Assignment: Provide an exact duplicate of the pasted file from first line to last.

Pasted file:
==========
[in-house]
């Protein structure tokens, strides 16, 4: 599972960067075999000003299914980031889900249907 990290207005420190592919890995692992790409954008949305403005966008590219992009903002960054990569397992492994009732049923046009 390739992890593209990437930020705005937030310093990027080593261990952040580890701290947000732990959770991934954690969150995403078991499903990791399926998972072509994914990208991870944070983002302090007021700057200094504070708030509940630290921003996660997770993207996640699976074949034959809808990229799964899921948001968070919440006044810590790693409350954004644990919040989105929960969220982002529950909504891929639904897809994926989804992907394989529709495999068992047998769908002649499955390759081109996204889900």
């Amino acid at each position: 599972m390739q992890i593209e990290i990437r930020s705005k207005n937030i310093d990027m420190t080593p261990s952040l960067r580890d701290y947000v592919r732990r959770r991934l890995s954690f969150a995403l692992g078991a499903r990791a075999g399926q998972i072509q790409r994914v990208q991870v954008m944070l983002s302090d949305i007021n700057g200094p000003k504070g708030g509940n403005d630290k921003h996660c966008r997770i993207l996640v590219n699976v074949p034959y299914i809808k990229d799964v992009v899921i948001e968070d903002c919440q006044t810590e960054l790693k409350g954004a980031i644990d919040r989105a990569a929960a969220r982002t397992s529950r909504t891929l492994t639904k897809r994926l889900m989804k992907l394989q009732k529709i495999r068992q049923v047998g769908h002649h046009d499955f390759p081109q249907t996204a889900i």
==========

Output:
[in-house]
């Protein structure tokens, strides 16, 4: 599972960067075999000003299914980031889900249907 990290207005420190592919890995692992790409954008949305403005966008590219992009903002960054990569397992492994009732049923046009 390739992890593209990437930020705005937030310093990027080593261990952040580890701290947000732990959770991934954690969150995403078991499903990791399926998972072509994914990208991870944070983002302090007021700057200094504070708030509940630290921003996660997770993207996640699976074949034959809808990229799964899921948001968070919440006044810590790693409350954004644990919040989105929960969220982002529950909504891929639904897809994926989804992907394989529709495999068992047998769908002649499955390759081109996204889900």
């Amino acid at each position: 599972m390739q992890i593209e990290i990437r930020s705005k207005n937030i310093d990027m420190t080593p261990s952040l960067r580890d701290y947000v592919r732990r959770r991934l890995s954690f969150a995403l692992g078991a499903r990791a075999g399926q998972i072509q790409r994914v990208q991870v954008m944070l983002s302090d949305i007021n700057g200094p000003k504070g708030g509940n403005d630290k921003h996660c966008r997770i993207l996640v590219n699976v074949p034959y299914i809808k990229d799964v992009v899921i948001e968070d903002c919440q006044t810590e960054l790693k409350g954004a980031i644990d919040r989105a990569a929960a969220r982002t397992s529950r909504t891929l492994t639904k897809r994926l889900m989804k992907l394989q009732k529709i495999r068992q049923v047998g769908h002649h046009d499955f390759p081109q249907t996204a889900i």